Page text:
Friday, October 15, 2010

Packer's speech causes uproar in Utah

Recently Mormon senior LDS Apostle Boyd Packer gave a speech from his chair at the October General Conference that explained the church’s stance on homosexuality. Inferring that homosexuals can decide to be celibate and not fulfill their fleshly desires, he said, “There is also an age-old excuse: ‘The devil made me do it.’ Not so! He can deceive you and mislead you, but he does not have the power to force you or anyone else to transgress or to keep you in transgression.

He added, “It is to be shared only and solely between man and woman, husband and wife, with that one who is our companion forever. On this the gospel is very plain. We are free to ignore the commandments, but when the revelations speak in such blunt terms, such as ‘thou shalt not,’ we had better pay attention.”

Packer also talked about pornography, but it was his words on homosexuality that threw many from Utah into a tither. Yes, there are thousands of homosexuals living in this state, more than many people would imagine, and they’re still miffed about the church’s involvement in California’s Proposition 8 that was defeated last year, thanks in no small part to the efforts of the LDS Church.

Many of these folks ringed downtown’s Temple Square during the following week, claiming that Packer’s words were delivered at a time when several teens from around the country who had been wrestling with their sexuality recently committed suicide. They were angry, saying Packer’s insensitive words were delivered at a delicate time. A petition with more than 100,000 signatures was even delivered to church offices—like, that’s going to change the LDS leaders’ minds!—to ask for an apology. Almost every day, the event somehow continues to make the front page of the newspaper I read, the Salt Lake Tribune, while letters from angry readers about this issue appear regularly in the editorial pages.

The church has pretty much said since its inception that homosexuality is a sin. Critics could certainly point to the time when the church once advocated polygamy—the leaders even practiced it until1904, even though the prophet said not to do it anymore after 1890. Yes, the church has not always taught the “plain” gospel that marriage should be between a man and a woman. But I can’t recall a time when this church ever promoted homosexuality.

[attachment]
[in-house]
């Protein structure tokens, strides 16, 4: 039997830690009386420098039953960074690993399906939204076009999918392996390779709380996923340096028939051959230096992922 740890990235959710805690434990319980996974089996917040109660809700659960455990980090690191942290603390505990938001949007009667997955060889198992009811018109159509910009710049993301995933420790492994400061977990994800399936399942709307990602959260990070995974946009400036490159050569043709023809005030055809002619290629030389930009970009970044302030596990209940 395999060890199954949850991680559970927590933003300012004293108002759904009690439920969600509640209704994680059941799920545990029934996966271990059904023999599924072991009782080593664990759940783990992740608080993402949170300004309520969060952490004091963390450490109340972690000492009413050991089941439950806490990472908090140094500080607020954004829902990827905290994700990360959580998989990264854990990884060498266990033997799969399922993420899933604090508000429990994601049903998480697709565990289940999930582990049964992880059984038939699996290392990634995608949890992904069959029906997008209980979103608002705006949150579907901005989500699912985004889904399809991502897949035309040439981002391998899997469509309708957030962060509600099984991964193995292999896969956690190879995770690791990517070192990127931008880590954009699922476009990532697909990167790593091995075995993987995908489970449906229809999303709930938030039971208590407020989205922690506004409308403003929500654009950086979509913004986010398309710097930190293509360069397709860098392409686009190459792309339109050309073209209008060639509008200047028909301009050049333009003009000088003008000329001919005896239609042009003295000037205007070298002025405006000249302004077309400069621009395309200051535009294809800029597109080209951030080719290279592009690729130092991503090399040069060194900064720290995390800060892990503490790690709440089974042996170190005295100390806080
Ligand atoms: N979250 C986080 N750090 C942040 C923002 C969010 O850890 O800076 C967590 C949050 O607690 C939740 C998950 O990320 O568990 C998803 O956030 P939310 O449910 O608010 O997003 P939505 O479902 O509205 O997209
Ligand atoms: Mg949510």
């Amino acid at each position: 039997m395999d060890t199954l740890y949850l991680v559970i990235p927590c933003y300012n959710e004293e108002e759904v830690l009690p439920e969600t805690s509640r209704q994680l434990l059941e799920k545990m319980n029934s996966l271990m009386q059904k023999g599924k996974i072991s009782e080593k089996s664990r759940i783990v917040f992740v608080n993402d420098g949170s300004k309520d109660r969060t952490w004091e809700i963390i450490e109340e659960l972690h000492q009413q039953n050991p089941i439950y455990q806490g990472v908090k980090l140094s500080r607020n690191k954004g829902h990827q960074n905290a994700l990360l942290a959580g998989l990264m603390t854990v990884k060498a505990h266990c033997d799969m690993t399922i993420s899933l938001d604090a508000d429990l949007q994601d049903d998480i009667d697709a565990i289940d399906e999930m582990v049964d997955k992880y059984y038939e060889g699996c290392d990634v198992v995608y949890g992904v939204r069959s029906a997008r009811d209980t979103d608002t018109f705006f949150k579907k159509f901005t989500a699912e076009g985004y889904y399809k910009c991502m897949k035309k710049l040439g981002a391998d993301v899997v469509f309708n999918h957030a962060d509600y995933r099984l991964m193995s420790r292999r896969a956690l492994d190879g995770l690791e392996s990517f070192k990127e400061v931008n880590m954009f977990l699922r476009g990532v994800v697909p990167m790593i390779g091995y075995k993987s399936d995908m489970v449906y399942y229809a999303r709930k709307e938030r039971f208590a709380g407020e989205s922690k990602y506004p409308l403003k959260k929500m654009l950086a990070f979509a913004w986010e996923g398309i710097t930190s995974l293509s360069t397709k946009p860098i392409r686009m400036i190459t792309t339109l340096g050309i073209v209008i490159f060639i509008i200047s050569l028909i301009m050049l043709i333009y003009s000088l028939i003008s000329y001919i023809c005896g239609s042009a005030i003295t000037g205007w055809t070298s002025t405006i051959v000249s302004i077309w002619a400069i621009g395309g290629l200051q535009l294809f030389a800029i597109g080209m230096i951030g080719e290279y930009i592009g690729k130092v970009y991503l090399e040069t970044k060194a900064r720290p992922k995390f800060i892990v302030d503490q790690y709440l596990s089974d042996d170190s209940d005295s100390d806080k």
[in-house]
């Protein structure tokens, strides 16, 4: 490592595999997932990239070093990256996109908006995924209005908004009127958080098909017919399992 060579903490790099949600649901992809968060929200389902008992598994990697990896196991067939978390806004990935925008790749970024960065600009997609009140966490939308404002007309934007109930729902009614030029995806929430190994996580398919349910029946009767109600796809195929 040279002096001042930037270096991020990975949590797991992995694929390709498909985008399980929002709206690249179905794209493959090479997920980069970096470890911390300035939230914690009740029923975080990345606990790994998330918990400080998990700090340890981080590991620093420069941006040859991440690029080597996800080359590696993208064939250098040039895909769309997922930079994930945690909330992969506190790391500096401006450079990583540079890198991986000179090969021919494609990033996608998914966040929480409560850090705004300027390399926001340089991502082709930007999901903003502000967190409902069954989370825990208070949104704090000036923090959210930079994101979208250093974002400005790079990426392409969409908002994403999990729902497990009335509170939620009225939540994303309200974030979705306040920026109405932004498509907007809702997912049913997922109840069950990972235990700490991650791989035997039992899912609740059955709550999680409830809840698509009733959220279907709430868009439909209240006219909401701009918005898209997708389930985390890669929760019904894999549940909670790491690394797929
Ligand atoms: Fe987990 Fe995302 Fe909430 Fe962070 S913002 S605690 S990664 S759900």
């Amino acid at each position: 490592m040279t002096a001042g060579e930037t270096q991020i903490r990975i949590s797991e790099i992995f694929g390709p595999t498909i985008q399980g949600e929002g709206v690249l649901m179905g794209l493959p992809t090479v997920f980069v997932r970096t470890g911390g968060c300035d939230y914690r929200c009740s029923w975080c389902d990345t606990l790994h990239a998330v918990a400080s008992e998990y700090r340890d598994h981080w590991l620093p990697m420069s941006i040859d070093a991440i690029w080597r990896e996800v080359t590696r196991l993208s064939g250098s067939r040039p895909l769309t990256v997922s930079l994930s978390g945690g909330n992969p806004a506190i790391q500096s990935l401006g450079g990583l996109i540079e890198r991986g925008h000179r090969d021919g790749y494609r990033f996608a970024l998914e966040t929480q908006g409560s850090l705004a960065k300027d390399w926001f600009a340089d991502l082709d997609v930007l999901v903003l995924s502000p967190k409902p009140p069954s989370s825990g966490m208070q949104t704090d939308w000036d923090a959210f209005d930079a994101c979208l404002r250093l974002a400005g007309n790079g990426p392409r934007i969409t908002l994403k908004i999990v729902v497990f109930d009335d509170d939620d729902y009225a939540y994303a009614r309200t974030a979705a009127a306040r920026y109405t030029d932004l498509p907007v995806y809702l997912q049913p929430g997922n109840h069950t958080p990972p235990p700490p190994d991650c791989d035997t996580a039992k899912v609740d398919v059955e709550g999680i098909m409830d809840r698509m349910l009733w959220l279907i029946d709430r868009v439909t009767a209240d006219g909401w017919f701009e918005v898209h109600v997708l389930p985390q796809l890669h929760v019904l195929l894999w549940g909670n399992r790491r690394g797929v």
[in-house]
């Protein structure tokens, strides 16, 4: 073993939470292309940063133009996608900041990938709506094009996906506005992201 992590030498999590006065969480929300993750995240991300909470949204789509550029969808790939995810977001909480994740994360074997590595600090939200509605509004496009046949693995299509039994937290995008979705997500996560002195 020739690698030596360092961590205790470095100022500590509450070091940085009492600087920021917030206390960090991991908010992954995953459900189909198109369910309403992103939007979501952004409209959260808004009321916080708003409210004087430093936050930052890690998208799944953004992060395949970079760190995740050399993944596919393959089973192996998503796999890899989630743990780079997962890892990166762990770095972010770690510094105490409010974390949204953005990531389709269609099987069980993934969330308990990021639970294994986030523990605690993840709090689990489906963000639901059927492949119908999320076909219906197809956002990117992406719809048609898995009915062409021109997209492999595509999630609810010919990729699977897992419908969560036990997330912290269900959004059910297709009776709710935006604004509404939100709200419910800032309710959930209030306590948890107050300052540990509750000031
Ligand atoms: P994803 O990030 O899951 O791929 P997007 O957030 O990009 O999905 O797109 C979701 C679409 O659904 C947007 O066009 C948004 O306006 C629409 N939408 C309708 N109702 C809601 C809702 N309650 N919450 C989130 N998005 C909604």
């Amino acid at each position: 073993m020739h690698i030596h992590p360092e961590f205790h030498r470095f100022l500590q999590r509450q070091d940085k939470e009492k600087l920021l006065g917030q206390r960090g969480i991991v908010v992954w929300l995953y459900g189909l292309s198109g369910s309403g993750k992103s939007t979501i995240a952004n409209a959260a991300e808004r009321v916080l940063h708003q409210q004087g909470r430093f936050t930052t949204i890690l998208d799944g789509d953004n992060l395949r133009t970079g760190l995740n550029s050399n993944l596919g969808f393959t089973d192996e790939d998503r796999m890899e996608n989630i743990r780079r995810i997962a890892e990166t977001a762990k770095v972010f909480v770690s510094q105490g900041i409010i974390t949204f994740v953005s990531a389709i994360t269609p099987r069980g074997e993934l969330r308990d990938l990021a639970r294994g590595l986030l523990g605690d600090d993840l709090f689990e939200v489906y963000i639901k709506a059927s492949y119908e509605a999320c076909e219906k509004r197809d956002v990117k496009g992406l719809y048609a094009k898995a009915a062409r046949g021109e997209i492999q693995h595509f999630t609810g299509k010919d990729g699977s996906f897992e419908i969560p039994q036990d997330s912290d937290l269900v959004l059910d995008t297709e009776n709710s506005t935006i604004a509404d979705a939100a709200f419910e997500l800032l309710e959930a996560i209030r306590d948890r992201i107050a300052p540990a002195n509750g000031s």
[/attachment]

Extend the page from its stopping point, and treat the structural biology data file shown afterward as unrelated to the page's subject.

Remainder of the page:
Thus, I’m not sure why the activists got all frothy and offended while condemning everyone who disagrees with their position. Perhaps it’s a desperate attempt to change the church’s stance. Or maybe they just love blood in the water and a contrived feeding frenzy to attack a church that’s in its political way.

Here’s the point. Packer certainly wasn’t trying to stop anyone outside the church from practicing their homosexuality. He was saying that a person who wants to be a Mormon and remain in good standing just can’t do this.  Isn’t the church allowed to state the rules for its own members? The common argument I’m hearing during these past few weeks is that homosexuality is an inborn character trait, so those Latter-day Saints shouldn’t have to fight against their tendencies. But this is a weak argument. In fact, everyone is born with tendencies to do the wrong things because we’re sinners (Rom 3:23). Calling himself a “wretched man,” Paul wrestled with his sinful nature and concluded at the end of Romans 7, “So then, I myself in my mind am a slave to God’s law, but in the sinful nature a slave to the law of sin.

I like to use the example of pedophilia to make this point. Suppose I agree with NAMBLA and felt I was born as a pedophile, believing my practice of sex with young boys to be moral as long as it took place between two loving people and nobody was hurt. I argue thusly: “If I’m born with this tendency, I should be able to practice it. Who are you to judge me or what an appropriate age is to have sex!” Imagine criminals using a similar defense in the court of law—“Judge, I can’t help my stealing, it’s just part of who I am, so I’m obviously innocent of the charges.” Can you see the problem?

And just because I disagree with you doesn’t mean I hate you (i.e. “homophobia”). After all, Packer didn’t say he hates homosexuals. He never attacked any person. Rather, he said the behavior was wrong.

Ladies and gentlemen, we can’t be so thin-skinned and agitated when people disagree with our ideology. Defend your position without getting personalities involved. It makes for a much better debate.  

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